We have one last question to ask ourselves to put together a great retreat and its answer can make or break the experience; who is best to guide or lead the efforts of the day?  In some instances, I find we default again to the planning committee or a senior leader since they had a part in how they day will look, but given the group dynamics of your team and what you might intend for them to do, we should give some attention to how power structures could be a boon or hindrance to our efforts.  

For instance, if the goal of the retreat is to facilitate positive relationships and to become a stronger and more collaborative group, we should give weight to what led to this need in the first place.  Has the team undergone changes in its roster which resulted in a need to establish connections and a sense of camaraderie? Or has the team worked together for some time, but lacks trust and effective teamwork resulting in a need to reset or rebuild current dynamics?  If it’s the former, then an internal facilitator leading the day makes perfect sense.  They can set the tone and embody the culture of the department to new members while also being a reference point going forward.  If the latter, then an external facilitator might prove beneficial given that without a neutral party present, the team may be reticent to engage in dialogue, be vulnerable, and to provide feedback out of fear of negative repercussions or backlash.  To help determine the best facilitator for your retreat, ask yourself these questions

Prompts for Setting the Facilitator

How would you describe the working dynamics of your team?
What are the goals of this retreat?
How can systems of power be minimized during this day?

Determining who will best guide the efforts of your team on retreat day is actually quite easy—but it often goes awry if you fail to consider the other components mentioned prior (i.e. what’s the purpose, what are we doing, how do we work together). Regardless of who takes the lead on this day, know that folks will only get what they put in and sometimes, what we aspire to achieve may need more time to manifest and flourish than a series of hours or days.  With that in mind, it is worth recognizing that even with a well-designed retreat, sometimes its purpose serves more as a stepping stone toward the finish line as opposed to being an ending point.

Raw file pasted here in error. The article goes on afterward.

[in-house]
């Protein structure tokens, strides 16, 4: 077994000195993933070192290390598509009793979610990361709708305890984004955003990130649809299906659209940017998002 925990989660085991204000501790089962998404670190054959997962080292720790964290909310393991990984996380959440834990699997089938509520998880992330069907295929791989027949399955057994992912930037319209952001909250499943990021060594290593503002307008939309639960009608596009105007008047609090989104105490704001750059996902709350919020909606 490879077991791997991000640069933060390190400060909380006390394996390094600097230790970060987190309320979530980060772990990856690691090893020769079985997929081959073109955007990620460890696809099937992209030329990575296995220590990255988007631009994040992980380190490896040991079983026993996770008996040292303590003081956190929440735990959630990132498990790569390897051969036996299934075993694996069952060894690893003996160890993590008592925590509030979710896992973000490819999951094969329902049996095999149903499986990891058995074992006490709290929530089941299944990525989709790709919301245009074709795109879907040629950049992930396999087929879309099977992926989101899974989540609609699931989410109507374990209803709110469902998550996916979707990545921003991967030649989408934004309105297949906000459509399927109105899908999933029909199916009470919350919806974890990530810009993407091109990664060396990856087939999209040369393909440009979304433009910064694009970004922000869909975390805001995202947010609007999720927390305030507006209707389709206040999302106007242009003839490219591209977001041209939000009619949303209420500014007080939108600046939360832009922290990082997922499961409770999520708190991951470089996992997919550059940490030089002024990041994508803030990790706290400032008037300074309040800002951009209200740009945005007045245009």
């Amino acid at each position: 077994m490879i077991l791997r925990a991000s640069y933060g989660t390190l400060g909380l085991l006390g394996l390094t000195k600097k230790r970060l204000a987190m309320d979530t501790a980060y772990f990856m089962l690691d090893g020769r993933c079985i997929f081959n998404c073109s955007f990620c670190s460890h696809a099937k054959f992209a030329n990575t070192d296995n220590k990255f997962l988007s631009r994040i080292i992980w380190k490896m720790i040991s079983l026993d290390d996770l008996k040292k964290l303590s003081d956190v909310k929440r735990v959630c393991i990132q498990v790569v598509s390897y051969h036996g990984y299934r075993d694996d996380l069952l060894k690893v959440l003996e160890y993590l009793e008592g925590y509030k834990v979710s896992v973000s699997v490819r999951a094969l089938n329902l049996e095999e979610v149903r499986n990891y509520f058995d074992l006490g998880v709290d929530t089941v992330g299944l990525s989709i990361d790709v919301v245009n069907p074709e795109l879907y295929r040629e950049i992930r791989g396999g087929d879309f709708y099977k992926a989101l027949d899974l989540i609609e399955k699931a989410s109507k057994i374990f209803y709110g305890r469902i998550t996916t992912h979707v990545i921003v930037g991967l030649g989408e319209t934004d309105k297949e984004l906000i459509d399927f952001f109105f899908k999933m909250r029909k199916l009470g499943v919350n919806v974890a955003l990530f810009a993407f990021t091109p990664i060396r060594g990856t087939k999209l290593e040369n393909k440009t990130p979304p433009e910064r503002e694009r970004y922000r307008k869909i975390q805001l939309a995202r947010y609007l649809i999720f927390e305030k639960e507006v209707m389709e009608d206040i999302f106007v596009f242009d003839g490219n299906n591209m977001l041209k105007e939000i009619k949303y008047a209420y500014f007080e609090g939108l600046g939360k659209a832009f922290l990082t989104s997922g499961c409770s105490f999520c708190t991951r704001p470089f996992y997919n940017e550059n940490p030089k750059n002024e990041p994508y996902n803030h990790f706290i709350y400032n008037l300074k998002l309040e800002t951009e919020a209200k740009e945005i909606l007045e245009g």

Are retreats a tradition worth keeping?  Absolutely!  Do we need to spend more time on why we are doing them and how best to achieve the end results?  Definitely!  Just like other aspects of our work, retreats should function as an iterative process that is informed before, during, and after the experience.  Their needs will change as the needs of the team change, and our ability to identify and meet those needs will allow us to achieve significant strides in our work.  For those with a background in Restorative Practices, maybe you recognized the words or phrases bolded throughout this piece?  As I reflected on the tools and strategies at our disposal to create meaningful experiences for our teams, I realized that much of what came to mind connected to key steps when preparing a restorative circle.  That is, seeking buy-in from our participants and involving them in creating clear ground rules and roles with the guidance of a facilitator who can best lead the conversation from start to finish.